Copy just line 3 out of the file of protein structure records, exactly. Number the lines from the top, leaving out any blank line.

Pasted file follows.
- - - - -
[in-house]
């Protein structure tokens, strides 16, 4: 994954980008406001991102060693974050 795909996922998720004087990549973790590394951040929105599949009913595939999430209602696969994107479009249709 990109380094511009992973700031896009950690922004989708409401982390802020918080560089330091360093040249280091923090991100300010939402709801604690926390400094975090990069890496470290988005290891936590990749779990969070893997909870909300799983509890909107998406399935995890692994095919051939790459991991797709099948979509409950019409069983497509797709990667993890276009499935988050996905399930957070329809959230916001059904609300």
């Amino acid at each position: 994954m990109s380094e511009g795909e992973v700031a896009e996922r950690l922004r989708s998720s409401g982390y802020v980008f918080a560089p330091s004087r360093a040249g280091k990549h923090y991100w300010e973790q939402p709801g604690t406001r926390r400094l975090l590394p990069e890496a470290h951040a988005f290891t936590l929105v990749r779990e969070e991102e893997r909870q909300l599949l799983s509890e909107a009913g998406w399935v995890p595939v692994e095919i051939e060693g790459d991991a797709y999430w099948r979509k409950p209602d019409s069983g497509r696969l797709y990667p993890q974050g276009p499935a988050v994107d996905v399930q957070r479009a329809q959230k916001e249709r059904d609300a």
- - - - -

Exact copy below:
């Amino acid at each position: 994954m990109s380094e511009g795909e992973v700031a896009e996922r950690l922004r989708s998720s409401g982390y802020v980008f918080a560089p330091s004087r360093a040249g280091k990549h923090y991100w300010e973790q939402p709801g604690t406001r926390r400094l975090l590394p990069e890496a470290h951040a988005f290891t936590l929105v990749r779990e969070e991102e893997r909870q909300l599949l799983s509890e909107a009913g998406w399935v995890p595939v692994e095919i051939e060693g790459d991991a797709y999430w099948r979509k409950p209602d019409s069983g497509r696969l797709y990667p993890q974050g276009p499935a988050v994107d996905v399930q957070r479009a329809q959230k916001e249709r059904d609300a």